For years we have been testing homemade ultracapacitor banks in the old cars such as the one on the right. Now commercially available they are a considerable upgrade on original generator powered cars giving you constant power for lamps, quicker charging, easier on the generator, and most of all is not affected from being fully discharged if your car sits around. Due to the power output they are dangerous if you are not careful so do not install one yourself if you are unsure how to do so.
This soon to be FIA race car will be wearing an Healey hardtop and side curtains. The Speedwell door handles added to these doors will make getting the doors open during a race a lot quicker and easier.
With the chassis restored and a brand new engine built from NOS block and parts it was time to tackle a fuel tank relocation. Early Jeep drivers had to sit on top of the gas tank but with the installment of a CJ7 tank in the rear we were able to free up the space used by the original fuel tank for other things.
The Anglia 105E built from 1959 to 1968 was the third and last version of the famous Anglia nameplate. The 105E was powered by a 997 cc engine which was actually smaller but more powerful than the 1172 cc engine that powered the previous model.
This 1966 MG MGB has less than 100 miles since restoration at another shop, which incidentally is no longer is around. The rod bearings were completely worn out, the timing chain tensioner had never been engaged, and camshaft key was almost completely sheared off. Now machined properly and back together the owner can finally enjoy their family heirloom.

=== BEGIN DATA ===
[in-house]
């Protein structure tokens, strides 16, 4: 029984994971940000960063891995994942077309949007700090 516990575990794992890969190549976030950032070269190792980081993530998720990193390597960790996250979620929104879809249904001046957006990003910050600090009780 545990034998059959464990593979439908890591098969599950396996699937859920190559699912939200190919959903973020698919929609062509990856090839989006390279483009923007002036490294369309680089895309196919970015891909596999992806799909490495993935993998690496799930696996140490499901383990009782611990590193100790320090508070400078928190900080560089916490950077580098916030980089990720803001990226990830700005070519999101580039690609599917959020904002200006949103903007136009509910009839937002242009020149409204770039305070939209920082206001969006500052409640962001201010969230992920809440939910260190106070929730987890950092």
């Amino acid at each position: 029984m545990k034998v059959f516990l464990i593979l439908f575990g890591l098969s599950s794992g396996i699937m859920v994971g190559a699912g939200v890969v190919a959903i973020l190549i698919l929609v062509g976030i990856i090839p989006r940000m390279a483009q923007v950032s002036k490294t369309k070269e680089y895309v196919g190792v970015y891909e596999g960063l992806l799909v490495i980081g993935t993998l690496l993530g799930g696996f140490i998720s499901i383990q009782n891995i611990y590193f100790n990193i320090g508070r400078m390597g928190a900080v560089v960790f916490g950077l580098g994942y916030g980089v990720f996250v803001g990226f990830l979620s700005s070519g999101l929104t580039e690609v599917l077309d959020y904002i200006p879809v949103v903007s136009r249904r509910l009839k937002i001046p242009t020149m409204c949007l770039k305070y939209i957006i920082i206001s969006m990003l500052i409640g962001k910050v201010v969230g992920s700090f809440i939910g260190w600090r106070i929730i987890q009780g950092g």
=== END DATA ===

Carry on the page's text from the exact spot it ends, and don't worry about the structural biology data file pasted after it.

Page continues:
The father of the Lloyd was Carl Borgward, one of Germany’s more ambitious automotive entrepreneurs. His company now known as the Borgward Group produced cars of four brands, which were sold to a diversified international customer base: Borgward, Hansa, Goliath and Lloyd.
The Lloyd Alexander featuring a four-speed gear-box was offered, in parallel with the Lloyd 600, between 1957 and 1961. One difference visible from the outside was that the Lloyd Alexander included an opening hatch into the rear luggage locker, whereas drivers of the Lloyd 600 had to reach behind the rear seat in order to access the luggage locker.
This shortened design of BMW’s New Class Sedans has become a cult classic and is still as well regarded as when it was released. This example has sat dormant in the state of Hawaii until it was brought to mainland and is now starting a restoration.
A lot of work went into this truck, from dropping for drivers floor for more headroom to cleaning up the interior, roll bar and paint. A very loud waterproof speaker system in the rear finished off this fun summer ride.